e) The use of incentives is recommended as recognition of the time and effort being expected of the participants and as an encouragement to waiverers to get involved. It is important to obtain not only the views of those who already have an interest in the landscape but also those who may not realise that the landscape is important to them.
f) Where possible a good cross-section of the community should be involved and this needs to be built into the research design. We found that this became more difficult as the level of involvement increased. Younger people often have more family and job commitments or a lower interest in their immediate community. The very elderly often feel that they cannot contribute. This obviously can result in considerable bias of opinion. The study was not able to resolve this issue but through the use of a variety of means of communication: schools, local press and radio; church groups, websites can help to reach a wider audience.
The most successful way to approach the wide diversity of peoples, who are affected by landscape issues, is to continue to develop different approaches, to target both a cross section of the community (as carried out in this study) and specific groups and to learn from current practice.
The more locally based the study area, the easier it is for local communities to engage in landscape character assessment and preparing guidelines. However, it is time consuming and requires a good level of voluntary or semi-voluntary commitment. However, we found that the local community could relate to a district level assessment, with the benefit that they could better appreciate how the area they knew well fitted into the wider landscape.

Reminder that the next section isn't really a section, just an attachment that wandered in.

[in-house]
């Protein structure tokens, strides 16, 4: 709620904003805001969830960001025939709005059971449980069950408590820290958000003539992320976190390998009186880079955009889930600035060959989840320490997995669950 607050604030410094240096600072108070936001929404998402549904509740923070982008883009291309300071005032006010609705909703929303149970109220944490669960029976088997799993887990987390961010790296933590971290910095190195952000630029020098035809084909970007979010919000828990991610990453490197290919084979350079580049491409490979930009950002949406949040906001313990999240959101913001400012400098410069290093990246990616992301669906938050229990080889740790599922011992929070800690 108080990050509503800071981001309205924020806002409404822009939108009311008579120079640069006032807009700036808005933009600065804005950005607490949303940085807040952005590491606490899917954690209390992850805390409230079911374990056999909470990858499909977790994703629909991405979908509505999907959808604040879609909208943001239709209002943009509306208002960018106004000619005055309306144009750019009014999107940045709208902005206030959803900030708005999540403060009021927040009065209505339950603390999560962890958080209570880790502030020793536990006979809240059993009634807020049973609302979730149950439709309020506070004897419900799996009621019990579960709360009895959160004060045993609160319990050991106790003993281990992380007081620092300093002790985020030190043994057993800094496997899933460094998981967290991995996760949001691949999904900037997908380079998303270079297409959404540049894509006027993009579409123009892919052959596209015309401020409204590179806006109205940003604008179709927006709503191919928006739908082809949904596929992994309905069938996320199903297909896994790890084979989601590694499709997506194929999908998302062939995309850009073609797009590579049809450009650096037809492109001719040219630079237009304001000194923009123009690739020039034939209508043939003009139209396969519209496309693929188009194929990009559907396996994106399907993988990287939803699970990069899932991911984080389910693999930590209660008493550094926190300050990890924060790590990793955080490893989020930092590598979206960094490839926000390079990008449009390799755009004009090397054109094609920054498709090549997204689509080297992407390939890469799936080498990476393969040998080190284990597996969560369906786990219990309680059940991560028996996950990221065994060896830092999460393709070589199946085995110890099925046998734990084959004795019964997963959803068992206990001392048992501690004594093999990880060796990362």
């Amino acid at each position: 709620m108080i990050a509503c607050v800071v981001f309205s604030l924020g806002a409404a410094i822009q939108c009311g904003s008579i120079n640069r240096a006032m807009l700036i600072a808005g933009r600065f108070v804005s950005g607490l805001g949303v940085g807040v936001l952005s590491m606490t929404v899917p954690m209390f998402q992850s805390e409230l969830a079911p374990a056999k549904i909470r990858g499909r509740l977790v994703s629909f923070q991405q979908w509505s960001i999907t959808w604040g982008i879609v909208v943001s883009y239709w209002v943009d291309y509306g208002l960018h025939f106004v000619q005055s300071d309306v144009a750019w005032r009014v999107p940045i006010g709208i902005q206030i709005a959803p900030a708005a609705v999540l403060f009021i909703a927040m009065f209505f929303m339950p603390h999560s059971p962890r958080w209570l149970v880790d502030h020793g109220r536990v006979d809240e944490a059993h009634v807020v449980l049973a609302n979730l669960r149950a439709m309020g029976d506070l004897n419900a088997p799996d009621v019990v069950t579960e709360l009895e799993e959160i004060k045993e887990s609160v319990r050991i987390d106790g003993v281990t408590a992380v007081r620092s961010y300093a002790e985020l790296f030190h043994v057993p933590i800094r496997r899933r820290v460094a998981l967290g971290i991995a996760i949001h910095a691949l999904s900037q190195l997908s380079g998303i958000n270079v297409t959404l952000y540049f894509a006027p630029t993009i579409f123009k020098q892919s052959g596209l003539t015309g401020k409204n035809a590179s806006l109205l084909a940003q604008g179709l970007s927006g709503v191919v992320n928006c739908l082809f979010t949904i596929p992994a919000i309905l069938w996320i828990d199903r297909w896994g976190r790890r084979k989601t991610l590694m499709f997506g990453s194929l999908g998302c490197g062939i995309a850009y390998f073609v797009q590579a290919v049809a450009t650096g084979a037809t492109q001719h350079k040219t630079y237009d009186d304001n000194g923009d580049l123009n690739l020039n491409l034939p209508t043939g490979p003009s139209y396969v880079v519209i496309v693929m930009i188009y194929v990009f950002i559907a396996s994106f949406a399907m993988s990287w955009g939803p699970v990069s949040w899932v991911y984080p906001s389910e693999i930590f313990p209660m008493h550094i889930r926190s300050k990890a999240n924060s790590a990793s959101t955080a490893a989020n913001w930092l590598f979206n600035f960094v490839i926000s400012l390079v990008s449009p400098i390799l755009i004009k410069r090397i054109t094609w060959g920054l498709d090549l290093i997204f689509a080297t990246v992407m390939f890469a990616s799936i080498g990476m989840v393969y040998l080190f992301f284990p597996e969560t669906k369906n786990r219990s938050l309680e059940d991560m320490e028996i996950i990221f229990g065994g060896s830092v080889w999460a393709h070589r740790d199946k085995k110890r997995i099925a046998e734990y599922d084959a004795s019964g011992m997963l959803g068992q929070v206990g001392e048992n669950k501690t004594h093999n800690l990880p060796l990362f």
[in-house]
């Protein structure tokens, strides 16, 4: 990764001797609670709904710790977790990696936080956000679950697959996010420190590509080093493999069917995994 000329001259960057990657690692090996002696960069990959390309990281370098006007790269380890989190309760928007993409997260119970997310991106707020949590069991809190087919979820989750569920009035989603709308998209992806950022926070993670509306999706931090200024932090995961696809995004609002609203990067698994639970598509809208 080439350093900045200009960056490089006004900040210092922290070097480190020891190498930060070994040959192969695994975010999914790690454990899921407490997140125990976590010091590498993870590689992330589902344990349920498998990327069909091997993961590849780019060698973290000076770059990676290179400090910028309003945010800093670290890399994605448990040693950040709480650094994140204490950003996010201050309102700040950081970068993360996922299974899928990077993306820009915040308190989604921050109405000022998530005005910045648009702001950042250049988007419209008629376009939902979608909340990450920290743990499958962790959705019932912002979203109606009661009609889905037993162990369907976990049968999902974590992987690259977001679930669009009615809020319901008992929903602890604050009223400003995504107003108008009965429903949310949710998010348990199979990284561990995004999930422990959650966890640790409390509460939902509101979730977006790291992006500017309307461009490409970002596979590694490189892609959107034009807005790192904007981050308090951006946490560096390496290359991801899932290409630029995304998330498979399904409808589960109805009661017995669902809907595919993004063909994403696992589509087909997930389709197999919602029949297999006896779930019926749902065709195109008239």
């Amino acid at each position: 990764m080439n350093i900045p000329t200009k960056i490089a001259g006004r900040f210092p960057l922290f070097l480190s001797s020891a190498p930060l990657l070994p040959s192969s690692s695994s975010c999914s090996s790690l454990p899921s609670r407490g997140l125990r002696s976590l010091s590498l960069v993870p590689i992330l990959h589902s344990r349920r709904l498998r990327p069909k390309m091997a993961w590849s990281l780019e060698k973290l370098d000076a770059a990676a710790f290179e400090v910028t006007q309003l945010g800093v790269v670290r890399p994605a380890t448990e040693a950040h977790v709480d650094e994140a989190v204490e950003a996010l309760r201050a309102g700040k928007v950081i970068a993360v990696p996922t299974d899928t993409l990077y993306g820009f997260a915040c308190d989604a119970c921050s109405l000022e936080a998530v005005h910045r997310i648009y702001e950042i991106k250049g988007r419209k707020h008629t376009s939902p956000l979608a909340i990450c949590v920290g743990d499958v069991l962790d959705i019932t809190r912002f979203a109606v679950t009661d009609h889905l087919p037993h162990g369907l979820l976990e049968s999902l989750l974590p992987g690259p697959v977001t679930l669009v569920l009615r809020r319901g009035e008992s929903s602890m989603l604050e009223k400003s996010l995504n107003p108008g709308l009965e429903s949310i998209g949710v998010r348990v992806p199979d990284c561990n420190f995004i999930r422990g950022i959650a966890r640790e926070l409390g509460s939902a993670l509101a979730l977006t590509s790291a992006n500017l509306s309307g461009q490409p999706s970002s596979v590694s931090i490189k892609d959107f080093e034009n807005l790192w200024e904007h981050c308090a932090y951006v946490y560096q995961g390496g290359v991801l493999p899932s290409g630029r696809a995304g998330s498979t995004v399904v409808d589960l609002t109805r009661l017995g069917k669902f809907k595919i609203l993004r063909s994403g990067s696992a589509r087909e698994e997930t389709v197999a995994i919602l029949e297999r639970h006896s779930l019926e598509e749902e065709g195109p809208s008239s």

It is important that each stage of the consultation process is recorded and a summary of the responses included either within the main report or within a separate report such as this. The perceptions and values attributed to each landscape character type or area should contribute to the description as part of the cultural assessment and be linked to the issues. Communities will be encouraged if they can see that their contributions have made a difference.
Unfortunately the study did not have the scope to develop this. In some areas, as in and around Romsey, the two communities seemed to be more intertwined and links are well developed. The greater problem seemed to be the perceived divide between incomers and long standing inhabitants, and between the residents of Andover and the rural inhabitants. The way that the Test Valley Landscape Character Assessment was carried out, in common with many such studies, did not enable this process to be used as a tool to create better links. A more integrated approach at a local level, absorbing cities, towns, villages and the urban fringe into an understanding of landscape character, may assist in achieving this goal.
Better links could be built on common values on landscape issues. By mixing urban and rural communities, as achieved in the study workshop, there is an opportunity to bring these sectors together to identify common values and aspirations. The Countryside Agency’s and Groundwork’s Countryside for Towns is one such initiative.